Weekly Recruiting Thoughts from Legendary Recruiting Coordinator Bob Chmiel- Making A Great First Impression With Coaches

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Coach’s Corner

Weekly Recruiting Thoughts from Legendary Recruiting Coordinator Bob Chmiel

In my last blog, I wrote about making a great first impression over the phone. The next step is making a great first impression when actually meeting the coaching staff in person. One thought before I move on: whether it is a game day visit, an unofficial visit, or an official visit, treat everyone who you encounter the way you would treat the head coach. That goes from the security people who direct you to the parking lot to the cafeteria workers to the staff who signs you in, to the assistant coaches – any faculty you may encounter throughout your time on campus.

Why? First and foremost, it is the right thing to do. Also, though, you must assume that everyone you meet will convey their thoughts about you to the coaching staff. If you want to get recruited by a school, showing respect is vital.


Before you leave for the visit, check yourself out in a mirror – I am serious – ask yourself, “if I were the head coach, would I have a favorable opinion of that guy in the mirror?” Leave the bling at home, because visits are business trips. Wear a collared shirt, and never a t-shirt. Jeans are acceptable provided they are at your waist. If you wear a cap, wear it like Derek Jeter wore his Yankee cap: not backwards, not off to the side.


This next tip may sound a bit obvious, but I’ll say it anyways: always look a coach straight in the eye when you’re speaking to him and when he’s speaking to you. Practice this with your family, your high school coach, or anyone else until it comes naturally. It has been written in many[nbsp_tc]books that a first impression and a handshake can make all the difference in the world as the interview moves along.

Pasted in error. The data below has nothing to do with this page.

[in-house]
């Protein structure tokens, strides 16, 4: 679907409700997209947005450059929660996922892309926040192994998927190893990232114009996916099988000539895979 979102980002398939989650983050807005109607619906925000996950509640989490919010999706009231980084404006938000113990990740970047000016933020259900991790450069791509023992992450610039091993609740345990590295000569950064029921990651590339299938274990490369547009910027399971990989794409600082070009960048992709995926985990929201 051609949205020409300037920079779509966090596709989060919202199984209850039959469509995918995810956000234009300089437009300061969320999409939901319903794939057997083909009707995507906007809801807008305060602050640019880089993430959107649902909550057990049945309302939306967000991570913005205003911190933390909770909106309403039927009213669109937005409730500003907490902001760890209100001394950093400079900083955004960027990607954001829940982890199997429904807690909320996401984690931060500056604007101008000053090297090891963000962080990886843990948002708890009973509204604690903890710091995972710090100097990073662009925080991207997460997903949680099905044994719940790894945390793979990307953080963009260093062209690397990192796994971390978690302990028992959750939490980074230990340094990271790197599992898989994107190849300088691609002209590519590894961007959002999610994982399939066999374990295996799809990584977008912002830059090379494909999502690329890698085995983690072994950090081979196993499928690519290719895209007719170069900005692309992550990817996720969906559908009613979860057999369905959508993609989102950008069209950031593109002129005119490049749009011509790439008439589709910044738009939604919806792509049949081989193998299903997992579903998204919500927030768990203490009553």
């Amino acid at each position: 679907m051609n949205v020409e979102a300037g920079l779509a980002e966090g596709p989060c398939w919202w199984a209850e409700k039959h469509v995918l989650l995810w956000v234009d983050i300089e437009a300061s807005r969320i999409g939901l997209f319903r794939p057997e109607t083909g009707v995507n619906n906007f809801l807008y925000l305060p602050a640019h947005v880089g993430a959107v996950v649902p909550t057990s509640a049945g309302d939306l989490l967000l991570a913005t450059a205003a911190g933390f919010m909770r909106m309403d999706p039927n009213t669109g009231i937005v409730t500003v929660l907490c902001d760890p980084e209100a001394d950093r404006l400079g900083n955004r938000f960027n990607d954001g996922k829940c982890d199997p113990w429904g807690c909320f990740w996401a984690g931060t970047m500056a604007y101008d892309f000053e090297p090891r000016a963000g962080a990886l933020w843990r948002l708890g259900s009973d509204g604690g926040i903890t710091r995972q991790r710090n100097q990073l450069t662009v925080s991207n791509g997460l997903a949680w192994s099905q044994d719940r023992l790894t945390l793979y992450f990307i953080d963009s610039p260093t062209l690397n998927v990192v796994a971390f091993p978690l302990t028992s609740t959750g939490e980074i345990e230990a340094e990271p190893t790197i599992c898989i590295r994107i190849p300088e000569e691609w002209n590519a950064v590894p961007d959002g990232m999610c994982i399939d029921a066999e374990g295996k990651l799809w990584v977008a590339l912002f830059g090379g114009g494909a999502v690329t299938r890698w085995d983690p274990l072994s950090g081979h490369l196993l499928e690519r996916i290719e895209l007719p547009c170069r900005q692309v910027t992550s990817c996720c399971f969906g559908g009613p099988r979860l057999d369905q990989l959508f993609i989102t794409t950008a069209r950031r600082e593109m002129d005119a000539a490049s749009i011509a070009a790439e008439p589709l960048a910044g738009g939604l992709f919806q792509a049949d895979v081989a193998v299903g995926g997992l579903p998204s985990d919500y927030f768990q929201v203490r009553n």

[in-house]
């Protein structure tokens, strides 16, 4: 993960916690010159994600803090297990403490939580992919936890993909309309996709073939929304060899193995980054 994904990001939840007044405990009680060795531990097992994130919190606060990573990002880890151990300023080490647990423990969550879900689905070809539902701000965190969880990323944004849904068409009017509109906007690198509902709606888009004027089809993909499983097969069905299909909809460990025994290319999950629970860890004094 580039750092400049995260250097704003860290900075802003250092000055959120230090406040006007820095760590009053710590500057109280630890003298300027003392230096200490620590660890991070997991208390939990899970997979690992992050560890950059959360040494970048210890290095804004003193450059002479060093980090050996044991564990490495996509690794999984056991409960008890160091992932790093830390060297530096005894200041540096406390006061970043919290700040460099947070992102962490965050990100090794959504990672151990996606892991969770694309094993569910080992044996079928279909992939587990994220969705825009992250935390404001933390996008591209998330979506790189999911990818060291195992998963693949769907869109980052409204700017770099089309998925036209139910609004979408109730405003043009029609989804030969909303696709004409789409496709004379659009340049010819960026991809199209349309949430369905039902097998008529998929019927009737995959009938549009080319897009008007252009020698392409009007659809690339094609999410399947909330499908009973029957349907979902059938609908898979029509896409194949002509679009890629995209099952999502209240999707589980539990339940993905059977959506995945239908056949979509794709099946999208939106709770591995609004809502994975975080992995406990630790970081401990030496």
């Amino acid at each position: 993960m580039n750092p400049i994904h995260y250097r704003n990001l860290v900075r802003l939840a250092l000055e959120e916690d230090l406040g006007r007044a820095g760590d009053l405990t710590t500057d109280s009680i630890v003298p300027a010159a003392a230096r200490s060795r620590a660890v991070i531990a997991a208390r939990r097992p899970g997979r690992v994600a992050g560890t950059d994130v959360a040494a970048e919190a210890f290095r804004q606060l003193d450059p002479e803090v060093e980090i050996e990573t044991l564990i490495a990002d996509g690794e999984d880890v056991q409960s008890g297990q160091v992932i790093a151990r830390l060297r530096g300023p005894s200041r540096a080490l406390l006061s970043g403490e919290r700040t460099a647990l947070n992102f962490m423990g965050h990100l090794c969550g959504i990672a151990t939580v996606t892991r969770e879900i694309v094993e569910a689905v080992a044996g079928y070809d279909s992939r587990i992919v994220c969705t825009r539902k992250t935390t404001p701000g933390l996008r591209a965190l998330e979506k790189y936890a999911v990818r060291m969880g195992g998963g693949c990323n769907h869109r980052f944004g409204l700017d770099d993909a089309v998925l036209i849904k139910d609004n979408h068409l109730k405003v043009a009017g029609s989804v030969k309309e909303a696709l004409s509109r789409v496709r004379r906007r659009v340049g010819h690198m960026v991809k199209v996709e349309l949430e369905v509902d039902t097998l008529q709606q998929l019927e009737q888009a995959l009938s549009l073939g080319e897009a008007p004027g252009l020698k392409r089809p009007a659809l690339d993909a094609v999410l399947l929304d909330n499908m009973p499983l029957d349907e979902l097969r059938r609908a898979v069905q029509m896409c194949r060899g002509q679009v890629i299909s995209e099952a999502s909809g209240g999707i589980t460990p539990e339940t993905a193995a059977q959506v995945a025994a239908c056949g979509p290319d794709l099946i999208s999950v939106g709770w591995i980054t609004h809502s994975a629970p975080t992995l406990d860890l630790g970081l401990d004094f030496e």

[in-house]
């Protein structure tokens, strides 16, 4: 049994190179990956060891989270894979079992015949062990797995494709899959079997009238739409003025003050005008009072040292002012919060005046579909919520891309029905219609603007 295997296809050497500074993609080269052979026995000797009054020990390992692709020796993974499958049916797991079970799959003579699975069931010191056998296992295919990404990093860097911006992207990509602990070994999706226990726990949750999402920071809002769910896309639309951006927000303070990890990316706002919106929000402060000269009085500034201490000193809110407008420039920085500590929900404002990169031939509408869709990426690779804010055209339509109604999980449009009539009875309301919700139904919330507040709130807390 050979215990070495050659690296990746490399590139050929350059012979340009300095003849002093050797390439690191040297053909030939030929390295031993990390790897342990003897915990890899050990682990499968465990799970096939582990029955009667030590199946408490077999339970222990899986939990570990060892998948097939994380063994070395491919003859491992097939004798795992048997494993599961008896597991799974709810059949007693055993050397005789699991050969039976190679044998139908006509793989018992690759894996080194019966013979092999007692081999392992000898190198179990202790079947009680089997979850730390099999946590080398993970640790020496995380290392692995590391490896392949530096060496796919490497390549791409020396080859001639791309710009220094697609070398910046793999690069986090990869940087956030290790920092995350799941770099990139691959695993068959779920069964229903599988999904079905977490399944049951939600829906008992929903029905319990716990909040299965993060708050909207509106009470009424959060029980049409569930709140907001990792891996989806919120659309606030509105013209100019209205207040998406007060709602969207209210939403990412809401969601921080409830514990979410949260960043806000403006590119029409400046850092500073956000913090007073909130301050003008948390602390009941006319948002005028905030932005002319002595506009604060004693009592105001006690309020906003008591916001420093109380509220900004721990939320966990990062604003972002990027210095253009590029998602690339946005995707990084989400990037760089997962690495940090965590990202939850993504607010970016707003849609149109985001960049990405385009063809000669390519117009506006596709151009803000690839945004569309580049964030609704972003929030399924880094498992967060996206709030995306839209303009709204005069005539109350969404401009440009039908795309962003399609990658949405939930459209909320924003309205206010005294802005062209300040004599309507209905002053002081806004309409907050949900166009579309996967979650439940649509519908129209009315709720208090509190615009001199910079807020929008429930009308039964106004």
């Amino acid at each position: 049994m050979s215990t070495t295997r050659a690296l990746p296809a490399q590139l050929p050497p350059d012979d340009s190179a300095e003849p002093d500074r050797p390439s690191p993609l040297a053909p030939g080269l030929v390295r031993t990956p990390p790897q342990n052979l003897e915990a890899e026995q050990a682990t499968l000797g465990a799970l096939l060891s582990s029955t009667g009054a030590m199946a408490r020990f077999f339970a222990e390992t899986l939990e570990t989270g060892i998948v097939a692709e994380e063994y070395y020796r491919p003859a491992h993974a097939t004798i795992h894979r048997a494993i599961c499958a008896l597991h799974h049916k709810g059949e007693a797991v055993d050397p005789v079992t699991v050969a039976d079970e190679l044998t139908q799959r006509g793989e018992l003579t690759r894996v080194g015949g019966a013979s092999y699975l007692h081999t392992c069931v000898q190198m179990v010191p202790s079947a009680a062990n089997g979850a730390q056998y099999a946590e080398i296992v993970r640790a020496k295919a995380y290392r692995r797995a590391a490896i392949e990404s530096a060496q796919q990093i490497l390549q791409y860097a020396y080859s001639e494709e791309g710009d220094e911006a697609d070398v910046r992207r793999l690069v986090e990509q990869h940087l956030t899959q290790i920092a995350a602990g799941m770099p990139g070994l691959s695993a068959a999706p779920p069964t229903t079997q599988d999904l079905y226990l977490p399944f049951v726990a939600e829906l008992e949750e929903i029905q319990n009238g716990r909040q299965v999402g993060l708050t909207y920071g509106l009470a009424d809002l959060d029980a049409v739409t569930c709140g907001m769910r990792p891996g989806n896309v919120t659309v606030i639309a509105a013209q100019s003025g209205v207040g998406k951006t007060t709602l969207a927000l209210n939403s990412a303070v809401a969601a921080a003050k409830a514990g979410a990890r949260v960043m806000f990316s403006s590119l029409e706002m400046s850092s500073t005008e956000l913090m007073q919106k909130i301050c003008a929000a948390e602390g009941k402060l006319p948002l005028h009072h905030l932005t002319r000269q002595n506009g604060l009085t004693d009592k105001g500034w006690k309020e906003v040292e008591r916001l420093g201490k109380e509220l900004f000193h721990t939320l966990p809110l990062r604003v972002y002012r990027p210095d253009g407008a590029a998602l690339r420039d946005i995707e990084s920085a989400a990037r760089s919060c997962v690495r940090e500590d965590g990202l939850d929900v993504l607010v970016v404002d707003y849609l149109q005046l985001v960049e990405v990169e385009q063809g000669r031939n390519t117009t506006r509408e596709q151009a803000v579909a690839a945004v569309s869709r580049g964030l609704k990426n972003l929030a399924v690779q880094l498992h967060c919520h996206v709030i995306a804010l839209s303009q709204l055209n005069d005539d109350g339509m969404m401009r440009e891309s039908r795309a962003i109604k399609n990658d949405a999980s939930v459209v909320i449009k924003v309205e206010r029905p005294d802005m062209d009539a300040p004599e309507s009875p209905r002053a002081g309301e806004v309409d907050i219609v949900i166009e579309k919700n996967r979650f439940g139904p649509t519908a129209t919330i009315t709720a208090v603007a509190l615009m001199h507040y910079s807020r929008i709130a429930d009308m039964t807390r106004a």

Yes, this process of visiting a college coaching staff is, in fact, an interview. You are competing for a position at that university and on that football team. After you leave and those coaches meet and go over the visit, think about what makes you different from the other athletes who visit that school. Your demeanor, your appearance, a firm handshake, an attitude that show respect for everyone, and a positive attitude for the duration of the visit are all good places to start.


Finally, on the visit, politely ask everyone you meet for their business cards. Why? When you arrive home, you will blow coaches away if you send everyone on their staff a note thanking them for their time and letting them know how much you enjoyed the experience. If you follow all of these steps, you will set yourself apart from the competition and you will be well on your way toward getting recruited!

[nbsp_tc]- Bob Chmiel


About Coach Chmiel

Bob Chmiel is one of the most respected Recruiting Coordinators in the history of college football, having held the position at Northern Illinois University, Northwestern University, the University of Michigan, and the University of Notre Dame. During his illustrious career, his teams appeared in fourteen college bowl games (including six Rose Bowls). He has over twenty-five years of experience working with football recruiting, and now, he serves as Dark Horse Sports Recruiting’s Director of Football Recruiting. For more information on Coach Chmiel, visit


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